As political junkies and pundits wonder who might have leaked Donald Trump’s 1995 tax return to the New York Times, some folks have started looking in the direction of Trump wife number two, Marla Maples.
Since she was married to the Donald at that time, her name is on the joint return, and state laws in New York and Connecticut allow taxpayers to release returns to outside parties with only one of the filers signatures.
Medium has more details:
It’s also unlikely that she would be violating her confidentiality agreement with Mr. Trump by leaking these returns. I spoke to two lawyers that specialize in family law and both told me that they have never seen a restriction around tax returns in a prenup or settlement agreement. They have seen such restrictions when it comes to financial statements, investment records but it would be hard for Mr. Trump to demand that Ms. Maples own tax information be kept private. If Ms. Maples did indeed leak these returns, it would also absolve the Times of any criminal or civil penalties.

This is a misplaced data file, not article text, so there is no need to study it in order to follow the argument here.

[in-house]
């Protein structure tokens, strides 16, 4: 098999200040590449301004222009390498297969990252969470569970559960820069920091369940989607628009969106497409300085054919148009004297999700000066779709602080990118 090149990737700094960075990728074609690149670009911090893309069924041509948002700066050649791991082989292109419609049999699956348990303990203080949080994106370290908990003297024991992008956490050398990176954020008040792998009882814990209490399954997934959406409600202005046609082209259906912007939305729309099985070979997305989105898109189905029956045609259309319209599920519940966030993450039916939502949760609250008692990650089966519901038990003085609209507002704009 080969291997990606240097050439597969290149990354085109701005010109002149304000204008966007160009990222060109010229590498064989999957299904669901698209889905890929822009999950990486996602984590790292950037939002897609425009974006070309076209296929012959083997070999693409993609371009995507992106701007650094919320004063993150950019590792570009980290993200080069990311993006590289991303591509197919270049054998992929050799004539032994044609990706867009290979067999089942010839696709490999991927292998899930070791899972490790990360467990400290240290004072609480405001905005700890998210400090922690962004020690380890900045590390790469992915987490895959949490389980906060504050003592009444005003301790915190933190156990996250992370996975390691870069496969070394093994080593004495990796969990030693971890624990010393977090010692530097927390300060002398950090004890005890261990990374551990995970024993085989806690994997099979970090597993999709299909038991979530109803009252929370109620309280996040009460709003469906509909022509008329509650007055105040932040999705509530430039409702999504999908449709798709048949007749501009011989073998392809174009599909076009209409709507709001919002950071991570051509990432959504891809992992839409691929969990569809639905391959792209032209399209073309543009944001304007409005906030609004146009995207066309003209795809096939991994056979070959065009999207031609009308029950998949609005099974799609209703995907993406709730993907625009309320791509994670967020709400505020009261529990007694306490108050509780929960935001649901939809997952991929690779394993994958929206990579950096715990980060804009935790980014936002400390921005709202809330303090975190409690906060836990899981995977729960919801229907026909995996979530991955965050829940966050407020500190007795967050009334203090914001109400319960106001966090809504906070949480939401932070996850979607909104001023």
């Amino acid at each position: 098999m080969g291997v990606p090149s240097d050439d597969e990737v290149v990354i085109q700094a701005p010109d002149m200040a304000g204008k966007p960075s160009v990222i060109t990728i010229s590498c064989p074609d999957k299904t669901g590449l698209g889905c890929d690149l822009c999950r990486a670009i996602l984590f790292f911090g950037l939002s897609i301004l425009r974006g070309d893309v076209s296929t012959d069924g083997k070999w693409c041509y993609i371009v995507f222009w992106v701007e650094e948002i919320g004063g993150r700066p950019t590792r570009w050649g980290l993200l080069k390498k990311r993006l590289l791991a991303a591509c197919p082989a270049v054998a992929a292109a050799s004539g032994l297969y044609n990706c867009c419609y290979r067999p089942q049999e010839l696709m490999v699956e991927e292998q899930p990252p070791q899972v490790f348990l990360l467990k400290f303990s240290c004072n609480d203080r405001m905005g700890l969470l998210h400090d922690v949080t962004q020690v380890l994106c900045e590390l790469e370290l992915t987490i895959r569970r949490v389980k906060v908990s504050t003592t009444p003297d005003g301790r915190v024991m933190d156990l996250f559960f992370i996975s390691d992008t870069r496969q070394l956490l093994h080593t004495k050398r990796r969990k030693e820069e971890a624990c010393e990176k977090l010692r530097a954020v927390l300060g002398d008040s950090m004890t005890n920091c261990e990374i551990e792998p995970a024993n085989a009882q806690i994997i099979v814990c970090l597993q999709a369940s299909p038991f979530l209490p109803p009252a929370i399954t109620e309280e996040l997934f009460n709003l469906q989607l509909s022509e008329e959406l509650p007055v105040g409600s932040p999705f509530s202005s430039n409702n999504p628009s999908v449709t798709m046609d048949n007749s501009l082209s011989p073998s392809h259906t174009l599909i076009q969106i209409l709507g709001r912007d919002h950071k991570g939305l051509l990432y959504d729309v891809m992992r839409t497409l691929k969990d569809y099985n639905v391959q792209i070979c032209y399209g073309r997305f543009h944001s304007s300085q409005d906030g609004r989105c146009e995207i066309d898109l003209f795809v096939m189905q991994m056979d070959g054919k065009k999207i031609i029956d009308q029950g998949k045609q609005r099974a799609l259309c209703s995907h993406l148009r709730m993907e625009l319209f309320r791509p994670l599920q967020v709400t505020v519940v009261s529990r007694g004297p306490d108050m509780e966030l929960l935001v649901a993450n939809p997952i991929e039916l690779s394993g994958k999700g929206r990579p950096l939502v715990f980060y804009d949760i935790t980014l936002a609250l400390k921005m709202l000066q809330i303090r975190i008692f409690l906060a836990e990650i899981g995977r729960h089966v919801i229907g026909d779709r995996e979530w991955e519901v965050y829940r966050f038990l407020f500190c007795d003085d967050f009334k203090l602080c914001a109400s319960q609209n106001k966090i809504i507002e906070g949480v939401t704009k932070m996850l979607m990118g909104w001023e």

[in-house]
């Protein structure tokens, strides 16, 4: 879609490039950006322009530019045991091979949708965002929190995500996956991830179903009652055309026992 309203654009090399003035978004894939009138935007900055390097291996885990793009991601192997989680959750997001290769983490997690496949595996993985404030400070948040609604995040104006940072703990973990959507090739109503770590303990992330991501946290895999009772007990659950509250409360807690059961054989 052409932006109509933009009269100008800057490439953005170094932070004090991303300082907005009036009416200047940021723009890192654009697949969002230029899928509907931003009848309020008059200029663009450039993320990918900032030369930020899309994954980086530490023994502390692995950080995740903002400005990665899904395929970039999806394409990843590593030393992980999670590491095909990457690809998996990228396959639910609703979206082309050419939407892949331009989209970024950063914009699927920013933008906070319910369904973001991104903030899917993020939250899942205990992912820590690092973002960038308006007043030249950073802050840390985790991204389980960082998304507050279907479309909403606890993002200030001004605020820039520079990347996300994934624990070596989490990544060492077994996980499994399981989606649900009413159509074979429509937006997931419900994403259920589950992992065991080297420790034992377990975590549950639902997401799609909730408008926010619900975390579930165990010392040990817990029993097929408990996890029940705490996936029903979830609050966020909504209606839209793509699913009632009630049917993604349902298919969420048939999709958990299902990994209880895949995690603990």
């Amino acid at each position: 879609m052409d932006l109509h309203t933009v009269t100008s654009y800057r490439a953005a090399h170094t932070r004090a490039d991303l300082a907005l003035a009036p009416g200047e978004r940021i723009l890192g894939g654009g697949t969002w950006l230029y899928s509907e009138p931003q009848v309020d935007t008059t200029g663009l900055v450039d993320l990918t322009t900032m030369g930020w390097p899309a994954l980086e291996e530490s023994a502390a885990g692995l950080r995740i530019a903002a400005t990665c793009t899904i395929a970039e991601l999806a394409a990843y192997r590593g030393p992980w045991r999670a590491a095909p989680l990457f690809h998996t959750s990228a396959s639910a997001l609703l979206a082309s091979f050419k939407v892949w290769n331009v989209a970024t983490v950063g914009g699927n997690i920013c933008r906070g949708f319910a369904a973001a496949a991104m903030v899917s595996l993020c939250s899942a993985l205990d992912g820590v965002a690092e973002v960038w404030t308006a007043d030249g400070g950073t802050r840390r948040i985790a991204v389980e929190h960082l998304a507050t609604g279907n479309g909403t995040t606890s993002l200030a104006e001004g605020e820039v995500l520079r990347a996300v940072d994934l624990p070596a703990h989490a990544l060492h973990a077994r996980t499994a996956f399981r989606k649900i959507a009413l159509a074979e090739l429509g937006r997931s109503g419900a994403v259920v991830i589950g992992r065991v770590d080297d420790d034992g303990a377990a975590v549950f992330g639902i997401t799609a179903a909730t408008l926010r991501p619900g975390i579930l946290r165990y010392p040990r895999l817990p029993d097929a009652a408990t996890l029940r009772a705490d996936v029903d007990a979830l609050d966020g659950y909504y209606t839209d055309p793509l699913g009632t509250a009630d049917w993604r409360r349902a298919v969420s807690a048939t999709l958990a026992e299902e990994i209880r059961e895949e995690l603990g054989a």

Despite the fact that the Trump campaign said that the Times is “an extension of the Clinton campaign”, they’re not (after all they broke the email server story in March of 2015). The Times had these returns for ten days and took their reporting on these returns seriously — even going so far as hiring tax experts to analyze the returns. They sought a comment from the Trump campaign, they spoke to the accountant who prepared and signed the returns.
So it would be highly unusual for them to not contact Ms. Maples about the tax returns given that her name is on all of the returns and her signature is on the New Jersey return. Yet the Times, in their story, does not indicate that they contacted Ms. Maples. Even if she didn’t return their calls or emails, they would still indicate that they reached out to her and had not heard back.